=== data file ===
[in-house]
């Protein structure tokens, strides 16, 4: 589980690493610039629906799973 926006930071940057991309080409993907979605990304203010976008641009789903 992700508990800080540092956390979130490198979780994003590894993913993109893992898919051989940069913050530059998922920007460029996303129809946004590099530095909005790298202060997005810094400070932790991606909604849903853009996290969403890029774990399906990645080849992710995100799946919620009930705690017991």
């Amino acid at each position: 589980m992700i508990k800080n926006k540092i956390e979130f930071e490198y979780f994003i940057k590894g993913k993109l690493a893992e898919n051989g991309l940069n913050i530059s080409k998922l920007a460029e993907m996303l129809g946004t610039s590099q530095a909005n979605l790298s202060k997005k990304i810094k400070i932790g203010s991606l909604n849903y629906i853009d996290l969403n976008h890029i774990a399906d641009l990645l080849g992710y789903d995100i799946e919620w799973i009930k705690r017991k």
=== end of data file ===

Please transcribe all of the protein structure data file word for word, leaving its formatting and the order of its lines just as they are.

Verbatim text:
[in-house]
């Protein structure tokens, strides 16, 4: 589980690493610039629906799973 926006930071940057991309080409993907979605990304203010976008641009789903 992700508990800080540092956390979130490198979780994003590894993913993109893992898919051989940069913050530059998922920007460029996303129809946004590099530095909005790298202060997005810094400070932790991606909604849903853009996290969403890029774990399906990645080849992710995100799946919620009930705690017991």
């Amino acid at each position: 589980m992700i508990k800080n926006k540092i956390e979130f930071e490198y979780f994003i940057k590894g993913k993109l690493a893992e898919n051989g991309l940069n913050i530059s080409k998922l920007a460029e993907m996303l129809g946004t610039s590099q530095a909005n979605l790298s202060k997005k990304i810094k400070i932790g203010s991606l909604n849903y629906i853009d996290l969403n976008h890029i774990a399906d641009l990645l080849g992710y789903d995100i799946e919620w799973i009930k705690r017991k």